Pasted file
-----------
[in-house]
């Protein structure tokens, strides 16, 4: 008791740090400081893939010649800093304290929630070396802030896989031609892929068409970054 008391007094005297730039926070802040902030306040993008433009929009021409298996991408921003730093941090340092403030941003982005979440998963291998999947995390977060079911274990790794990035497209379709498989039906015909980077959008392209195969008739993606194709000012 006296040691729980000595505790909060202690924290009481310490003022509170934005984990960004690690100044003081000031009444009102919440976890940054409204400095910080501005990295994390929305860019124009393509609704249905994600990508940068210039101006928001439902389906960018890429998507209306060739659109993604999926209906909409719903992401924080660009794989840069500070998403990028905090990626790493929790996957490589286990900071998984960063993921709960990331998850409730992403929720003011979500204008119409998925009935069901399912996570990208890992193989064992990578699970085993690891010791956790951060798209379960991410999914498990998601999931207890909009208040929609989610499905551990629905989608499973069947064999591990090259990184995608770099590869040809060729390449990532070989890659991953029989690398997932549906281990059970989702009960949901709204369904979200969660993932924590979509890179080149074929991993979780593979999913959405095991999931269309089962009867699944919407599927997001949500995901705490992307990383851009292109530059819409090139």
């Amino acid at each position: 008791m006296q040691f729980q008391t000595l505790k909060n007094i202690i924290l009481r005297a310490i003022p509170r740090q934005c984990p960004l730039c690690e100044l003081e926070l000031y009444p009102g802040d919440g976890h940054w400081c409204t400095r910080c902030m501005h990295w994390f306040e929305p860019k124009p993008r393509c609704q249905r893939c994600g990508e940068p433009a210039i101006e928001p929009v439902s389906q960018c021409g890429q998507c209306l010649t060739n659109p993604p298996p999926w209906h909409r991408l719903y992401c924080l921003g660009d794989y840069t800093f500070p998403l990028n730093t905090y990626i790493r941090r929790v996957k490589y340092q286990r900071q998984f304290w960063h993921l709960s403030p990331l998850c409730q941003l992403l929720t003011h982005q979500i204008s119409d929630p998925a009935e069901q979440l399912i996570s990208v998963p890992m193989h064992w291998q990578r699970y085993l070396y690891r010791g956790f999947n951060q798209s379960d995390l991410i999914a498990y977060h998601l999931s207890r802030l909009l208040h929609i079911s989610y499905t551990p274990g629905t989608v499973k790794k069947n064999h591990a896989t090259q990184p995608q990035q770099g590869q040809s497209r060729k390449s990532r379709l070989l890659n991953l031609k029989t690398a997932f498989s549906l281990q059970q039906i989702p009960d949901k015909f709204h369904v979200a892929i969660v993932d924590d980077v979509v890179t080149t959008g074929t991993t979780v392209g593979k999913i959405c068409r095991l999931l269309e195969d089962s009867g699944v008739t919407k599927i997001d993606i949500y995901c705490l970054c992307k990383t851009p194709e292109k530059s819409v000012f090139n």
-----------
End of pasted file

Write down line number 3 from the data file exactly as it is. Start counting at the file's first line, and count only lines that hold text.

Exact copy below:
């Amino acid at each position: 008791m006296q040691f729980q008391t000595l505790k909060n007094i202690i924290l009481r005297a310490i003022p509170r740090q934005c984990p960004l730039c690690e100044l003081e926070l000031y009444p009102g802040d919440g976890h940054w400081c409204t400095r910080c902030m501005h990295w994390f306040e929305p860019k124009p993008r393509c609704q249905r893939c994600g990508e940068p433009a210039i101006e928001p929009v439902s389906q960018c021409g890429q998507c209306l010649t060739n659109p993604p298996p999926w209906h909409r991408l719903y992401c924080l921003g660009d794989y840069t800093f500070p998403l990028n730093t905090y990626i790493r941090r929790v996957k490589y340092q286990r900071q998984f304290w960063h993921l709960s403030p990331l998850c409730q941003l992403l929720t003011h982005q979500i204008s119409d929630p998925a009935e069901q979440l399912i996570s990208v998963p890992m193989h064992w291998q990578r699970y085993l070396y690891r010791g956790f999947n951060q798209s379960d995390l991410i999914a498990y977060h998601l999931s207890r802030l909009l208040h929609i079911s989610y499905t551990p274990g629905t989608v499973k790794k069947n064999h591990a896989t090259q990184p995608q990035q770099g590869q040809s497209r060729k390449s990532r379709l070989l890659n991953l031609k029989t690398a997932f498989s549906l281990q059970q039906i989702p009960d949901k015909f709204h369904v979200a892929i969660v993932d924590d980077v979509v890179t080149t959008g074929t991993t979780v392209g593979k999913i959405c068409r095991l999931l269309e195969d089962s009867g699944v008739t919407k599927i997001d993606i949500y995901c705490l970054c992307k990383t851009p194709e292109k530059s819409v000012f090139n």